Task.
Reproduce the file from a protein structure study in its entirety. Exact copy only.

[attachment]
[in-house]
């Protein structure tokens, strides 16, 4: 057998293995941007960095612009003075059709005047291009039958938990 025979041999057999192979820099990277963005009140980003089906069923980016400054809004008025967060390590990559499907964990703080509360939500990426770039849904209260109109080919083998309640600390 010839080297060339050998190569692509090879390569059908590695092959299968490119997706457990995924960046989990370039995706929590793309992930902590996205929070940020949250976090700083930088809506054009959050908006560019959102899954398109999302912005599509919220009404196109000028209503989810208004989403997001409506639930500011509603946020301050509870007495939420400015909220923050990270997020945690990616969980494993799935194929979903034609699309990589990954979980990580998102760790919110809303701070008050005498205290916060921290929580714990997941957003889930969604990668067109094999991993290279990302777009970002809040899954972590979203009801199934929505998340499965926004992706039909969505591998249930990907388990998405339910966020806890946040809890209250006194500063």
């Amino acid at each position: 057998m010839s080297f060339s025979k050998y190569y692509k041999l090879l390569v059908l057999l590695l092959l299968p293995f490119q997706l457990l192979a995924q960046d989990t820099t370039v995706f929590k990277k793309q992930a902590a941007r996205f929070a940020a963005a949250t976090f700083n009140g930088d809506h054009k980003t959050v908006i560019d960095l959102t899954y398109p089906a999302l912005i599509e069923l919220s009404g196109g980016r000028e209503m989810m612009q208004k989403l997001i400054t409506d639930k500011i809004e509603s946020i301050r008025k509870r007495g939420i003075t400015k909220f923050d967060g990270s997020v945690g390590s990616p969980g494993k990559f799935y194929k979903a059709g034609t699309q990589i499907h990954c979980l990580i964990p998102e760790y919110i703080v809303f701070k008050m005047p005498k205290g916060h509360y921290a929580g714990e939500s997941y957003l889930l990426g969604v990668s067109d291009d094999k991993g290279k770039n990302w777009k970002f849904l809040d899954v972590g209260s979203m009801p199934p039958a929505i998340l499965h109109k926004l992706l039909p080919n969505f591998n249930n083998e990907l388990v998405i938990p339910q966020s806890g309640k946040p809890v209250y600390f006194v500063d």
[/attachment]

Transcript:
[in-house]
């Protein structure tokens, strides 16, 4: 057998293995941007960095612009003075059709005047291009039958938990 025979041999057999192979820099990277963005009140980003089906069923980016400054809004008025967060390590990559499907964990703080509360939500990426770039849904209260109109080919083998309640600390 010839080297060339050998190569692509090879390569059908590695092959299968490119997706457990995924960046989990370039995706929590793309992930902590996205929070940020949250976090700083930088809506054009959050908006560019959102899954398109999302912005599509919220009404196109000028209503989810208004989403997001409506639930500011509603946020301050509870007495939420400015909220923050990270997020945690990616969980494993799935194929979903034609699309990589990954979980990580998102760790919110809303701070008050005498205290916060921290929580714990997941957003889930969604990668067109094999991993290279990302777009970002809040899954972590979203009801199934929505998340499965926004992706039909969505591998249930990907388990998405339910966020806890946040809890209250006194500063």
């Amino acid at each position: 057998m010839s080297f060339s025979k050998y190569y692509k041999l090879l390569v059908l057999l590695l092959l299968p293995f490119q997706l457990l192979a995924q960046d989990t820099t370039v995706f929590k990277k793309q992930a902590a941007r996205f929070a940020a963005a949250t976090f700083n009140g930088d809506h054009k980003t959050v908006i560019d960095l959102t899954y398109p089906a999302l912005i599509e069923l919220s009404g196109g980016r000028e209503m989810m612009q208004k989403l997001i400054t409506d639930k500011i809004e509603s946020i301050r008025k509870r007495g939420i003075t400015k909220f923050d967060g990270s997020v945690g390590s990616p969980g494993k990559f799935y194929k979903a059709g034609t699309q990589i499907h990954c979980l990580i964990p998102e760790y919110i703080v809303f701070k008050m005047p005498k205290g916060h509360y921290a929580g714990e939500s997941y957003l889930l990426g969604v990668s067109d291009d094999k991993g290279k770039n990302w777009k970002f849904l809040d899954v972590g209260s979203m009801p199934p039958a929505i998340l499965h109109k926004l992706l039909p080919n969505f591998n249930n083998e990907l388990v998405i938990p339910q966020s806890g309640k946040p809890v209250y600390f006194v500063d």